A committee of MPs has said people living in the Highlands and Islands should be compensated when extreme weather causes power cuts.
The region is currently the only part of the UK where householders do not have the legal right to claim compensation when they are without power for extended periods of time.
The Scottish Affairs Committee said this was "unacceptable".
Storms left tens of thousands of homes without power in December and January.
The Highlands and Islands were among the areas worst affected, with many people left without power for three days.
In the wake of the blackouts, energy firm SSE - which last week announced it was raising its prices by an average of 9% - opted to pay £75 to customers in the Highlands and Islands who were without electricity for 48 hours or more.
It also agreed to pay £150 to people on Islay because the island's power supply was interrupted several times over an extended period.
But there was no legal obligation on the firm to make the payments.
The Scottish Affairs Committee said this state of affairs should change - and also called on energy regulator Ofgem to consider raising the amount paid out by power companies to a more realistic level.
In every other area of the UK, consumers are legally entitled to £25 for either the first 24 or 48 hours of a power cut caused by bad weather, depending on the category of weather, with a further £25 payment for each additional 12 hours.
Committee members acknowledged that electricity companies faced "particular challenges" in supplying power to remote rural communities.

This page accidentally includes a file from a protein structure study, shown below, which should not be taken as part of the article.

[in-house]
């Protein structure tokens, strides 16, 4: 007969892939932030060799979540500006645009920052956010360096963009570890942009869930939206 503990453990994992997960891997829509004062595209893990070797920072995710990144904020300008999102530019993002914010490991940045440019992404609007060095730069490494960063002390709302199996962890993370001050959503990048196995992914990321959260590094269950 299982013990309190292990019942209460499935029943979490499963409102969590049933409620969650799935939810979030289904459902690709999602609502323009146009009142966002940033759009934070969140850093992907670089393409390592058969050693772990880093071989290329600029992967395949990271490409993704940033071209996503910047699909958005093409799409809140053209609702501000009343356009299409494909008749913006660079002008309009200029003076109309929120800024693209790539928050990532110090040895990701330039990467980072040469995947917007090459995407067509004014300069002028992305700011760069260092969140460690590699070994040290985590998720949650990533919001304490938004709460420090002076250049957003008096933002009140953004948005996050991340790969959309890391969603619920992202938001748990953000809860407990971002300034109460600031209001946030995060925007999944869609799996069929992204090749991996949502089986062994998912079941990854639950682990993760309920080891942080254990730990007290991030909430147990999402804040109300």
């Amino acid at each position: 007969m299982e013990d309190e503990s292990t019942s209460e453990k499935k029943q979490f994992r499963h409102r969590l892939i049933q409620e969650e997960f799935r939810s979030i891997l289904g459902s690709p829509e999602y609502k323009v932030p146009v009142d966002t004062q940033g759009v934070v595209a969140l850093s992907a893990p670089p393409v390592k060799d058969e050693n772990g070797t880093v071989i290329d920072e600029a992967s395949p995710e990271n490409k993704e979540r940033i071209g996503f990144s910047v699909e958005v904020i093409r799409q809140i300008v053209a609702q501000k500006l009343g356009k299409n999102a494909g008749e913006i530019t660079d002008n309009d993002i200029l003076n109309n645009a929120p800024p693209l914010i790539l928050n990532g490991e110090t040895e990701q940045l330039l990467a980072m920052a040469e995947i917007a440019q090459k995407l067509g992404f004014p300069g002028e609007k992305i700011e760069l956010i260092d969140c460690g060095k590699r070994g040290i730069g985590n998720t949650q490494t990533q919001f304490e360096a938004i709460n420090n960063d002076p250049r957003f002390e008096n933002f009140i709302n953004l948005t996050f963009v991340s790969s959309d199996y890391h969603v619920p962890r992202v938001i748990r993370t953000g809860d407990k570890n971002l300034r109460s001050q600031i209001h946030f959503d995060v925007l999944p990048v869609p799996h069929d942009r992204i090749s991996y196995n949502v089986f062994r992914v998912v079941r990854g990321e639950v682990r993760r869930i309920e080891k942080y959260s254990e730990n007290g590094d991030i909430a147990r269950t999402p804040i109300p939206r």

But their report stated: "Customers in those areas should still expect to receive compensation if minimum standards of service are not met."
They called on Ofgem to introduce best-practice guidance for power companies which supply to the Highlands and Islands, with a minimum level of service customers can expect alongside a corresponding level of compensation.
Current payments do not "adequately compensate consumers for the consequences of power cuts", the committee pointed out.
Ofgem needs to consider "increasing compensation levels so that they more realistically reflect the effect on consumers".
Alan Reid MP, the committee member who led the inquiry, said: "A big gap in the compensation rules is that consumers in the Highlands and Islands have no rights to compensation for power cuts caused by extreme weather events. This is unacceptable in the 21st century.
"Especially now that they will be paying more, consumers have a right to expect good-quality service and to be compensated when they do not get it.
"The value of compensation offered, and the conditions under which it applies, must adequately compensate consumers and incentivise the power companies to provide a high level of service."
He said that "many communities had to endure over three days without power last January".
While the power companies' performance has generally improved, the committee said it was "very concerned that this is not the experience of all communities in Scotland" and that "Islay, in particular, was very badly let down by SSE".
Ofgem should monitor performance at a more local level because this will "help ensure that problems disproportionately affecting smaller communities are exposed and addressed at an early stage", the committee said.
Mr Reid added: "Ofgem also needs to work with the energy companies to better co-ordinate and communicate in emergency situations."